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“Don’t get me started on ‘cut'”

Brendan Rocks writes:

I have a request for a blog post.

I’ve been following the debates about ‘cut’ on the Stan lists over the last few years. Lots of very clever people agree that it’s bad news, which is enough to put me off. However, I’ve never fully groked the reasoning. [I think that should be “grooked”—ed.]

I’ve considered using it for sub-models which use priors to ‘tidy-up’ estimates, before passing them to a “different” model (while propagating uncertainty).

The explanations about why it’s bad news make sense in a general conceptual way (inference should flow both ways in Bayes). However, it’s difficult to think instinctively about how this might affect results, or what the pros and cons of avoiding cut are (beyond the conceptual benefit, and the computational cost).

Can you think of a cute example to illustrate how cut make might a ‘gotcha’ difference to a model?

Are there ever situations where you think it could be conceptually defensible?

My reply: From the modeling side, the problem of imperfect aggregation or transportability arises in many application areas, in particular pharmacology. The general setting is that a model is fit to a dataset y, giving inferences about parameter vector φ, and then it is desired to use φ to make inferences in a new situation with new data y′. The often-voiced concern is that the researcher does not want the model for y′ to “contaminate” inference for φ. There is a desire for the information to flow in one direction, from y to φ to predictions involving the new data, but not backward to φ. Such a restriction is encoded in the cut operator in the Bayesian software Bugs. We do not think this sort of “cutting” makes sense, but it arises from a genuine concern, which we prefer to express by modeling the parameter as varying by group. Hence we believe that the introduction of a shift parameter δ, with an informative prior, should be able to do all that is desired by the cut operator. Rather than a one-way flow of information, there is a two-way flow, with δ available to capture the differences between the two groups, so there is no longer a requirement that a single model fit both datasets.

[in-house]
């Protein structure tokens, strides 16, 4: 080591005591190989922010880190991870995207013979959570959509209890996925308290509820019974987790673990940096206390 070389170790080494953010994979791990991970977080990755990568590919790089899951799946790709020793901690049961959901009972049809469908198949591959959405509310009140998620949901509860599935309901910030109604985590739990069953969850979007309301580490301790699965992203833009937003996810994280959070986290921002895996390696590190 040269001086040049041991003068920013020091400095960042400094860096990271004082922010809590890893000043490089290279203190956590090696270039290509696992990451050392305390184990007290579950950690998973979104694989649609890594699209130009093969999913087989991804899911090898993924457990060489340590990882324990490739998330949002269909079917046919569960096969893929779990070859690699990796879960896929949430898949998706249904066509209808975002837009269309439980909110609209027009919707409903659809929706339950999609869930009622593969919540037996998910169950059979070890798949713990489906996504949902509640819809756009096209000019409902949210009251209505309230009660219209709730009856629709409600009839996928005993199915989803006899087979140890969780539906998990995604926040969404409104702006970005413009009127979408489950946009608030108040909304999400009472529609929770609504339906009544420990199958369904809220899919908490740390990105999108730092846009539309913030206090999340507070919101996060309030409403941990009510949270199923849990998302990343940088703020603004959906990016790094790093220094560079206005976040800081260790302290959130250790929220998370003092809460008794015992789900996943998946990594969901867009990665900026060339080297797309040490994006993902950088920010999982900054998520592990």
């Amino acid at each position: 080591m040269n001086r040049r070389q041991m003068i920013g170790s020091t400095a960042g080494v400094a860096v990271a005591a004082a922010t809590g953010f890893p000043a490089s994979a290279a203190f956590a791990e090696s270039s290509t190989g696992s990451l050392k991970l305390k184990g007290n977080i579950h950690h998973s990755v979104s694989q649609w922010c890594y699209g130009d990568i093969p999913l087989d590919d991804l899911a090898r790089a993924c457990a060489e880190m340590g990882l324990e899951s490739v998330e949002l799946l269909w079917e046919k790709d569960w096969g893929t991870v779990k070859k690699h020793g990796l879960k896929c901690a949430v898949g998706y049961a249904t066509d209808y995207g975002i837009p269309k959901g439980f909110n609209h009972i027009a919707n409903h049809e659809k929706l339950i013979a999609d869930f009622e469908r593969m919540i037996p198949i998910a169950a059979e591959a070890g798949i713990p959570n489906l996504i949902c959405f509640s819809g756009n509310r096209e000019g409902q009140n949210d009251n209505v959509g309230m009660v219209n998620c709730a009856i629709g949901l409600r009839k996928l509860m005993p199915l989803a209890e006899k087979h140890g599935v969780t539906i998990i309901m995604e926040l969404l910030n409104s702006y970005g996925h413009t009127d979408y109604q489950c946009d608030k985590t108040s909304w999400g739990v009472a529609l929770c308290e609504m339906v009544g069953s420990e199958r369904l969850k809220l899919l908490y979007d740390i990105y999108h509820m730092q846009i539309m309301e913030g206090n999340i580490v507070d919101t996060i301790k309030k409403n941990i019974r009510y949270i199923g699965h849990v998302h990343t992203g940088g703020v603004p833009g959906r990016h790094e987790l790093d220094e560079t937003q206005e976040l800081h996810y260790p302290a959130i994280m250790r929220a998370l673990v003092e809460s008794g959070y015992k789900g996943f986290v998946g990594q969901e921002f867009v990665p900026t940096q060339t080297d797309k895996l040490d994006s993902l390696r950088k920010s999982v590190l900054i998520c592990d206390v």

Here’s an example from a recent paper with Sebastian and others.

In answer to Brendan’s specific question: Yes, I’ve seen examples where the model for y does not fit the data y′, and something needs to be done. In my experience, instead of “cutting,” it works better to expand the model until it fits both datasets.


  1. Alex D says:

    I feel like it’s easier to see pitfalls here if you state the implicit human-language assumption that goes into using data y to help draw conclusions about the generating process for a different dataset y’ (rather than stating the relationships in terms of mathematical operators, or the “right” way to allow information to flow in Bayesian inference). To claim that y is relevant to y’, you must believe that some part of the generating processes is shared between the two data generating processes; likewise, to claim that y’ gives “contaminating” information about y, you must believe that some other part of the generating processes differs between the two contexts. To share information appropriately, you need to understand and specify which parts of the joint model for y and y’ are shared between contexts and which are context-specific. This is what you are doing when you add context-specific parameters, as Andrew suggested.

    The ‘cut’ operator does not do this — even though you’re cutting a flow of information from y’ -> y, in the y -> y’ direction you are still using the y-specific part of the generating process for y to inform your understanding of the y’ generating process.

  2. Kevin Dick says:

    I actually think it’s “grokked”, not “grooked” or “groked”. That’s how Heinlein originally used it, so that’s how I grok it.

  3. JV says:

    I’ve only ever wanted to use ‘cut’ to generate posterior predictives for use in graphical displays of model (mis)fit. It had never occurred to me to use ‘cut’ to isolate parameter estimates from a second data set. The former use is still practical, I think — but I now end up getting posterior distributions out of the sampler and then generating the predictives with a different program.

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